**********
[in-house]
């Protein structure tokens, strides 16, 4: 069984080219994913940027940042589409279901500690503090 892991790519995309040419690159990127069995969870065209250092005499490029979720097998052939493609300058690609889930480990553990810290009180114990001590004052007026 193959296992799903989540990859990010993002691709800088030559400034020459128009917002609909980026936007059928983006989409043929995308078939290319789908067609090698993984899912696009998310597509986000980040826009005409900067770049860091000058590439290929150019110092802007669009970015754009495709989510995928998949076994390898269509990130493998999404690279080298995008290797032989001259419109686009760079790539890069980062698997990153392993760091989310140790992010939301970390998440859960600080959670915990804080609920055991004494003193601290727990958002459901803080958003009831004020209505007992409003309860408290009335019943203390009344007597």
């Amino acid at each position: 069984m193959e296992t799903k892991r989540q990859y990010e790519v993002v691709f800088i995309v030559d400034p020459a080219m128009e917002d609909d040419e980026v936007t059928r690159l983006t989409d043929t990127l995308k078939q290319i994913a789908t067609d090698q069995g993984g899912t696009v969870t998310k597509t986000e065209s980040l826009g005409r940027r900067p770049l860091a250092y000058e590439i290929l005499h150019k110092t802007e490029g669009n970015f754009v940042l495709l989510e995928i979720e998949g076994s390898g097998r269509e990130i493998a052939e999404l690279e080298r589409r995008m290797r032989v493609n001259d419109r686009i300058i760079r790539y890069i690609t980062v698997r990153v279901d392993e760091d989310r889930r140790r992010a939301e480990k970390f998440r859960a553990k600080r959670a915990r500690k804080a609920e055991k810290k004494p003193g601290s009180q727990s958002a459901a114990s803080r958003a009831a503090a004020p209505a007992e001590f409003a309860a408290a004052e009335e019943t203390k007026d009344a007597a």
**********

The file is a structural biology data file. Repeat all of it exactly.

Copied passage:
[in-house]
């Protein structure tokens, strides 16, 4: 069984080219994913940027940042589409279901500690503090 892991790519995309040419690159990127069995969870065209250092005499490029979720097998052939493609300058690609889930480990553990810290009180114990001590004052007026 193959296992799903989540990859990010993002691709800088030559400034020459128009917002609909980026936007059928983006989409043929995308078939290319789908067609090698993984899912696009998310597509986000980040826009005409900067770049860091000058590439290929150019110092802007669009970015754009495709989510995928998949076994390898269509990130493998999404690279080298995008290797032989001259419109686009760079790539890069980062698997990153392993760091989310140790992010939301970390998440859960600080959670915990804080609920055991004494003193601290727990958002459901803080958003009831004020209505007992409003309860408290009335019943203390009344007597």
């Amino acid at each position: 069984m193959e296992t799903k892991r989540q990859y990010e790519v993002v691709f800088i995309v030559d400034p020459a080219m128009e917002d609909d040419e980026v936007t059928r690159l983006t989409d043929t990127l995308k078939q290319i994913a789908t067609d090698q069995g993984g899912t696009v969870t998310k597509t986000e065209s980040l826009g005409r940027r900067p770049l860091a250092y000058e590439i290929l005499h150019k110092t802007e490029g669009n970015f754009v940042l495709l989510e995928i979720e998949g076994s390898g097998r269509e990130i493998a052939e999404l690279e080298r589409r995008m290797r032989v493609n001259d419109r686009i300058i760079r790539y890069i690609t980062v698997r990153v279901d392993e760091d989310r889930r140790r992010a939301e480990k970390f998440r859960a553990k600080r959670a915990r500690k804080a609920e055991k810290k004494p003193g601290s009180q727990s958002a459901a114990s803080r958003a009831a503090a004020p209505a007992e001590f409003a309860a408290a004052e009335e019943t203390k007026d009344a007597a």